C is for CODE: Instructions, algorithms, recipes, methods and strategies contained in this guidebook. This
codeis for your consumption, not for a machine.
D is for DATA: From big data to microdata, from your data to my data and our data. From structured data, to semi-structured data and un-structured data. To factual, statistical, graphical, to readable and audible data. Bytes, bits and bobs collected together for your analysis and amusement
Y is for YOU: This book is all about you, with activities and other coding challenges for you to do in addition to just passively reading
F is for FUTURES: Possible futures for you to think about. Try not to dwell on the past. Think about the future. Think about your future. (Ryder 1988, 2019)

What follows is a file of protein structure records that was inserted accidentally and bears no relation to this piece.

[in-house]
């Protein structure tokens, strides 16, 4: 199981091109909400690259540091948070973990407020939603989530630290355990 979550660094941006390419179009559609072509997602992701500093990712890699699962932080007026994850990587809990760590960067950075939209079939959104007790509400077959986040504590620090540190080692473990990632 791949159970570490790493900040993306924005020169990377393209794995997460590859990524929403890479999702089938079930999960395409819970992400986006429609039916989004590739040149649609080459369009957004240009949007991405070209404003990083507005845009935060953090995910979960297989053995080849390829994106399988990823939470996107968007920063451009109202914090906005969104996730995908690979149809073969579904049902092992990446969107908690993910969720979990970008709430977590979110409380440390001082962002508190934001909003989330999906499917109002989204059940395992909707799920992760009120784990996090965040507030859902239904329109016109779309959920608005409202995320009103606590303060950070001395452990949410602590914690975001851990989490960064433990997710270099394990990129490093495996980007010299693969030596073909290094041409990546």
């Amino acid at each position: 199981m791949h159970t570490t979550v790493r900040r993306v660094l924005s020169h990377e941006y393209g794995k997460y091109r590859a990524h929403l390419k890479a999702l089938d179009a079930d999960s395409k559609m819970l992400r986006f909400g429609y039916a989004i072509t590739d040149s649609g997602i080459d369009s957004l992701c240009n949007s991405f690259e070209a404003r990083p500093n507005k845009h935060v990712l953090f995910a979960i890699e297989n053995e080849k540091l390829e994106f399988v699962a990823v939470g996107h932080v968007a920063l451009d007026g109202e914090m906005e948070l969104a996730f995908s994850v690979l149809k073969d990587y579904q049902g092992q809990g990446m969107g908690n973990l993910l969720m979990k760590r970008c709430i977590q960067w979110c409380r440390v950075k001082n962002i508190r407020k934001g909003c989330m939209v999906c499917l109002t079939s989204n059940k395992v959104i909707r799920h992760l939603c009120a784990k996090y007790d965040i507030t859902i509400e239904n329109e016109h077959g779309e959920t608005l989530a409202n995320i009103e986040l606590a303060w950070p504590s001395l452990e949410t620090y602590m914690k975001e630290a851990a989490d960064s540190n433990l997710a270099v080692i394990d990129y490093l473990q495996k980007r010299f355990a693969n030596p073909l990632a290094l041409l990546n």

.me is for ME: Hello, my name is Duncan, see figure 0.2. I’m your tour guide here. If you’re feeling a bit lost, follow me and together we can starting coding your future.
Coding your future explores techniques for investigating career possibilities, job searching, making career decisions, writing applications and competing successfully in interviews and the workplace.
Alongside these practical engineering issues, this guidebook also encourages you to design your future by taking a step back and reflecting on the bigger picture. You will apply computational thinking techniques, to reflect on who you are, what your story is, how you communicate with other people about your experience, skills and knowledge. As there is a computational theme, you will also need to reflect on what your inputs and outputs (I/O) are, both now and in the future. You’ll also need to think about what recipes (or algorithms) you might start experimenting with